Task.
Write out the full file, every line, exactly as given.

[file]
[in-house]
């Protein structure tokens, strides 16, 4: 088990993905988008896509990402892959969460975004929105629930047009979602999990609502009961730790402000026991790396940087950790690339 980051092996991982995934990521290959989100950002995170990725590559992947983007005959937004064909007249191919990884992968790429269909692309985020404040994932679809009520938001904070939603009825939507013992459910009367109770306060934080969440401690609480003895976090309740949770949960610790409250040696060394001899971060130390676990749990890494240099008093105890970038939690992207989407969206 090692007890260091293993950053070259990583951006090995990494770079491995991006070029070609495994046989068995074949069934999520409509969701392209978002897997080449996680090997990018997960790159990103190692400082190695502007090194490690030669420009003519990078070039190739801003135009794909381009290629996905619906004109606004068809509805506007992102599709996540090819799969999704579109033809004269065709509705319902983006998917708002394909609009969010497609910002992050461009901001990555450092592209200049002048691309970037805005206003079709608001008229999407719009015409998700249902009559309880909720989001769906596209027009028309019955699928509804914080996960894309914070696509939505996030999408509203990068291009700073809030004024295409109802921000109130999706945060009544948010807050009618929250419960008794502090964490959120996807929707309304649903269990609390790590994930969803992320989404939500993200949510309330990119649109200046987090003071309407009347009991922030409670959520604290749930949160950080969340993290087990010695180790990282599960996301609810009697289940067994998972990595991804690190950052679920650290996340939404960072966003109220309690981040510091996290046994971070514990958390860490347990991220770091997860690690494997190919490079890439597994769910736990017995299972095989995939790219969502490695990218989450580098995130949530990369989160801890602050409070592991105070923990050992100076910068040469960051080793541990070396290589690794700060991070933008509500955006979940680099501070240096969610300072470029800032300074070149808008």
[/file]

[in-house]
């Protein structure tokens, strides 16, 4: 088990993905988008896509990402892959969460975004929105629930047009979602999990609502009961730790402000026991790396940087950790690339 980051092996991982995934990521290959989100950002995170990725590559992947983007005959937004064909007249191919990884992968790429269909692309985020404040994932679809009520938001904070939603009825939507013992459910009367109770306060934080969440401690609480003895976090309740949770949960610790409250040696060394001899971060130390676990749990890494240099008093105890970038939690992207989407969206 090692007890260091293993950053070259990583951006090995990494770079491995991006070029070609495994046989068995074949069934999520409509969701392209978002897997080449996680090997990018997960790159990103190692400082190695502007090194490690030669420009003519990078070039190739801003135009794909381009290629996905619906004109606004068809509805506007992102599709996540090819799969999704579109033809004269065709509705319902983006998917708002394909609009969010497609910002992050461009901001990555450092592209200049002048691309970037805005206003079709608001008229999407719009015409998700249902009559309880909720989001769906596209027009028309019955699928509804914080996960894309914070696509939505996030999408509203990068291009700073809030004024295409109802921000109130999706945060009544948010807050009618929250419960008794502090964490959120996807929707309304649903269990609390790590994930969803992320989404939500993200949510309330990119649109200046987090003071309407009347009991922030409670959520604290749930949160950080969340993290087990010695180790990282599960996301609810009697289940067994998972990595991804690190950052679920650290996340939404960072966003109220309690981040510091996290046994971070514990958390860490347990991220770091997860690690494997190919490079890439597994769910736990017995299972095989995939790219969502490695990218989450580098995130949530990369989160801890602050409070592991105070923990050992100076910068040469960051080793541990070396290589690794700060991070933008509500955006979940680099501070240096969610300072470029800032300074070149808008």